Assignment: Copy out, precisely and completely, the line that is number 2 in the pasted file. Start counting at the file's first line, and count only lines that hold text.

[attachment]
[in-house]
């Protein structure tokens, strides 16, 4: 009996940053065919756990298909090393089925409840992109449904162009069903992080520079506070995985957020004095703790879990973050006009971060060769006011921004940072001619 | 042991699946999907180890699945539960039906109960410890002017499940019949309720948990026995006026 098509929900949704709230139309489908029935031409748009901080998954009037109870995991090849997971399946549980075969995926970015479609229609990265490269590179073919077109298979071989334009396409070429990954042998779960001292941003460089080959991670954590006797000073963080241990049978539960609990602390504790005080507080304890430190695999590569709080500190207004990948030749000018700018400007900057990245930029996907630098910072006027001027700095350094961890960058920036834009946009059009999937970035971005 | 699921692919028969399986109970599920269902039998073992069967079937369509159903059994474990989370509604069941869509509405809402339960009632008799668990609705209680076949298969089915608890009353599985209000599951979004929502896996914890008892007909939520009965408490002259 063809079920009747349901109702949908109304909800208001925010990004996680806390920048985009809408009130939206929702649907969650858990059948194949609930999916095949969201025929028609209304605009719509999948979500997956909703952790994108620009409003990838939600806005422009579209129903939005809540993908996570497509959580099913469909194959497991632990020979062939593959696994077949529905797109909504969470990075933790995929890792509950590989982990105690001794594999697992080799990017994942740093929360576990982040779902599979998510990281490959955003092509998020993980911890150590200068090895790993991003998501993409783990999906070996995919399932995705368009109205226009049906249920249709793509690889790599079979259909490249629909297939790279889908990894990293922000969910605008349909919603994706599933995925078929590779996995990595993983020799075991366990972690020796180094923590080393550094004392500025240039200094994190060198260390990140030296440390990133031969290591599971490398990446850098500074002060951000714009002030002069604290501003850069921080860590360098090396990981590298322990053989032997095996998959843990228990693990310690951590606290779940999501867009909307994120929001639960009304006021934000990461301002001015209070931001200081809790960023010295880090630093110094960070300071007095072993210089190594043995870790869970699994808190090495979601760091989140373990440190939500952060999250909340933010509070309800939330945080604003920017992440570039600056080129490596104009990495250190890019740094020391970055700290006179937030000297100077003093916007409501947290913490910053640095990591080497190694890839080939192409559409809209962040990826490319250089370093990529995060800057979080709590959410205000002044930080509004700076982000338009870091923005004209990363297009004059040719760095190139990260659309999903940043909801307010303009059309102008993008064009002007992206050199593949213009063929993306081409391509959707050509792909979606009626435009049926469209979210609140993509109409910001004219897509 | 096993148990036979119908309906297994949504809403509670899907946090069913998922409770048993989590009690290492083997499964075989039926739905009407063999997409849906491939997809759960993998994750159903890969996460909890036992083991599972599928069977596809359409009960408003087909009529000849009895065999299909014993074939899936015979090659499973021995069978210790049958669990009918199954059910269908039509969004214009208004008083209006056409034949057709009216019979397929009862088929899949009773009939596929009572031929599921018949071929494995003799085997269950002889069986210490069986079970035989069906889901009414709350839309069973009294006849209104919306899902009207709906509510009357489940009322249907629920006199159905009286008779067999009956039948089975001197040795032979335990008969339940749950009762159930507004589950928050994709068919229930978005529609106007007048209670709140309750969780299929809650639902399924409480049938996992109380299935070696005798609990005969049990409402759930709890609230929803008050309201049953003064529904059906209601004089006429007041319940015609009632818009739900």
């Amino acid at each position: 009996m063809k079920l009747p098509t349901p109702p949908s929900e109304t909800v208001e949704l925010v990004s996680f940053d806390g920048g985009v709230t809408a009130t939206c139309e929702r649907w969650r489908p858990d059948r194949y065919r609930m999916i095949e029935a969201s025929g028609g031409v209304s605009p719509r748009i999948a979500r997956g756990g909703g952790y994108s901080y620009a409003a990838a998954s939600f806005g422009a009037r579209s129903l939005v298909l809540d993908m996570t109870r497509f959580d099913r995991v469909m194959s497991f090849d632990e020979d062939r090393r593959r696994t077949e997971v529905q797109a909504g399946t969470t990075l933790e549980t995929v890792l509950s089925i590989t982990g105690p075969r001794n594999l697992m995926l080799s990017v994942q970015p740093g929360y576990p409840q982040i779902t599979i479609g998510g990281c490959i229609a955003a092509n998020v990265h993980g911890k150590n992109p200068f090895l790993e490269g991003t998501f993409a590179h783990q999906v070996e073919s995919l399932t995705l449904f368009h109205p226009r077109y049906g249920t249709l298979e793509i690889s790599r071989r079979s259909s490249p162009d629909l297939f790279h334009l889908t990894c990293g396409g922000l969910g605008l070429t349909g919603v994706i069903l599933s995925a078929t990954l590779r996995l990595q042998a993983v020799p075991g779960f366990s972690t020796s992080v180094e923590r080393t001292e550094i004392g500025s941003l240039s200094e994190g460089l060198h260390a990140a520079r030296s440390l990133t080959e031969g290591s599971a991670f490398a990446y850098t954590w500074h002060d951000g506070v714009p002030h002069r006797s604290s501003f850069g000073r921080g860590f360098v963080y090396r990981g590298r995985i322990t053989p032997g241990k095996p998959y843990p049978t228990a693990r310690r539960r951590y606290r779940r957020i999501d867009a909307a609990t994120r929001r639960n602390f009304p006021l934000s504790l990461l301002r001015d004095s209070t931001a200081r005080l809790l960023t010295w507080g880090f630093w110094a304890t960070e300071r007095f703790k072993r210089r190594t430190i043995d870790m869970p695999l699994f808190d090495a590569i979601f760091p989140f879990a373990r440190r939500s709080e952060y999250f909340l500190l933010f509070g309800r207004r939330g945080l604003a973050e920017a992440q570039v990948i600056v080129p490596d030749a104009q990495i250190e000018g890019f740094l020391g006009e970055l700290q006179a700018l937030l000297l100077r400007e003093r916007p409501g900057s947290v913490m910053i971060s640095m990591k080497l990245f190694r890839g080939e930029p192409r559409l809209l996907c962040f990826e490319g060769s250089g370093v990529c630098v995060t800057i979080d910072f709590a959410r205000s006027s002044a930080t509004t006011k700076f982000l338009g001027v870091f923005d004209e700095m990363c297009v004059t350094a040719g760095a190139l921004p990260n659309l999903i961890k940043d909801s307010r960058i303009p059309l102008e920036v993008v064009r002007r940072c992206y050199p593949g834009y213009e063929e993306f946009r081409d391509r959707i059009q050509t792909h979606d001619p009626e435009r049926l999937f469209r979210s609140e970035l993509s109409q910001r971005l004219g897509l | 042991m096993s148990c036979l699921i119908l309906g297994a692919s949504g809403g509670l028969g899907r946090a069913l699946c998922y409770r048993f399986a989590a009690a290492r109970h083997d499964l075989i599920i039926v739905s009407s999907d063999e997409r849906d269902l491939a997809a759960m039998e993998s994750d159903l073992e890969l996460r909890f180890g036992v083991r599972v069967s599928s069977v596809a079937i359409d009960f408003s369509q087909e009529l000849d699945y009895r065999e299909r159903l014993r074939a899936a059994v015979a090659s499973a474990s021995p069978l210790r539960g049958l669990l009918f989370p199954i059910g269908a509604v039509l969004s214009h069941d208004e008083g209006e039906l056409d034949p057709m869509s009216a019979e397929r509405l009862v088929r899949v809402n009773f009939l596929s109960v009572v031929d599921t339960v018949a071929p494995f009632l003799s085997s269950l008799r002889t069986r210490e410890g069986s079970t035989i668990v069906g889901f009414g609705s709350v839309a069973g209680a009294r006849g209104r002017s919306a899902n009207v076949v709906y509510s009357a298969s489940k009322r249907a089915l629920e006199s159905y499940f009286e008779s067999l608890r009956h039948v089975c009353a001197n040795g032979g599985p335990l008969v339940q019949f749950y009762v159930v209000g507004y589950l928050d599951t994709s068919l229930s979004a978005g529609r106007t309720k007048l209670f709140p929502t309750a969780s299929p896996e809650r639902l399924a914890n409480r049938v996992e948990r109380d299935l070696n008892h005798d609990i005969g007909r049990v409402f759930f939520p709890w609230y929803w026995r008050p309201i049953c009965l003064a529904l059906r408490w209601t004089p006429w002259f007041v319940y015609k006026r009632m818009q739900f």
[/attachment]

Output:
């Protein structure tokens, strides 16, 4: 009996940053065919756990298909090393089925409840992109449904162009069903992080520079506070995985957020004095703790879990973050006009971060060769006011921004940072001619 | 042991699946999907180890699945539960039906109960410890002017499940019949309720948990026995006026 098509929900949704709230139309489908029935031409748009901080998954009037109870995991090849997971399946549980075969995926970015479609229609990265490269590179073919077109298979071989334009396409070429990954042998779960001292941003460089080959991670954590006797000073963080241990049978539960609990602390504790005080507080304890430190695999590569709080500190207004990948030749000018700018400007900057990245930029996907630098910072006027001027700095350094961890960058920036834009946009059009999937970035971005 | 699921692919028969399986109970599920269902039998073992069967079937369509159903059994474990989370509604069941869509509405809402339960009632008799668990609705209680076949298969089915608890009353599985209000599951979004929502896996914890008892007909939520009965408490002259 063809079920009747349901109702949908109304909800208001925010990004996680806390920048985009809408009130939206929702649907969650858990059948194949609930999916095949969201025929028609209304605009719509999948979500997956909703952790994108620009409003990838939600806005422009579209129903939005809540993908996570497509959580099913469909194959497991632990020979062939593959696994077949529905797109909504969470990075933790995929890792509950590989982990105690001794594999697992080799990017994942740093929360576990982040779902599979998510990281490959955003092509998020993980911890150590200068090895790993991003998501993409783990999906070996995919399932995705368009109205226009049906249920249709793509690889790599079979259909490249629909297939790279889908990894990293922000969910605008349909919603994706599933995925078929590779996995990595993983020799075991366990972690020796180094923590080393550094004392500025240039200094994190060198260390990140030296440390990133031969290591599971490398990446850098500074002060951000714009002030002069604290501003850069921080860590360098090396990981590298322990053989032997095996998959843990228990693990310690951590606290779940999501867009909307994120929001639960009304006021934000990461301002001015209070931001200081809790960023010295880090630093110094960070300071007095072993210089190594043995870790869970699994808190090495979601760091989140373990440190939500952060999250909340933010509070309800939330945080604003920017992440570039600056080129490596104009990495250190890019740094020391970055700290006179937030000297100077003093916007409501947290913490910053640095990591080497190694890839080939192409559409809209962040990826490319250089370093990529995060800057979080709590959410205000002044930080509004700076982000338009870091923005004209990363297009004059040719760095190139990260659309999903940043909801307010303009059309102008993008064009002007992206050199593949213009063929993306081409391509959707050509792909979606009626435009049926469209979210609140993509109409910001004219897509 | 096993148990036979119908309906297994949504809403509670899907946090069913998922409770048993989590009690290492083997499964075989039926739905009407063999997409849906491939997809759960993998994750159903890969996460909890036992083991599972599928069977596809359409009960408003087909009529000849009895065999299909014993074939899936015979090659499973021995069978210790049958669990009918199954059910269908039509969004214009208004008083209006056409034949057709009216019979397929009862088929899949009773009939596929009572031929599921018949071929494995003799085997269950002889069986210490069986079970035989069906889901009414709350839309069973009294006849209104919306899902009207709906509510009357489940009322249907629920006199159905009286008779067999009956039948089975001197040795032979335990008969339940749950009762159930507004589950928050994709068919229930978005529609106007007048209670709140309750969780299929809650639902399924409480049938996992109380299935070696005798609990005969049990409402759930709890609230929803008050309201049953003064529904059906209601004089006429007041319940015609009632818009739900």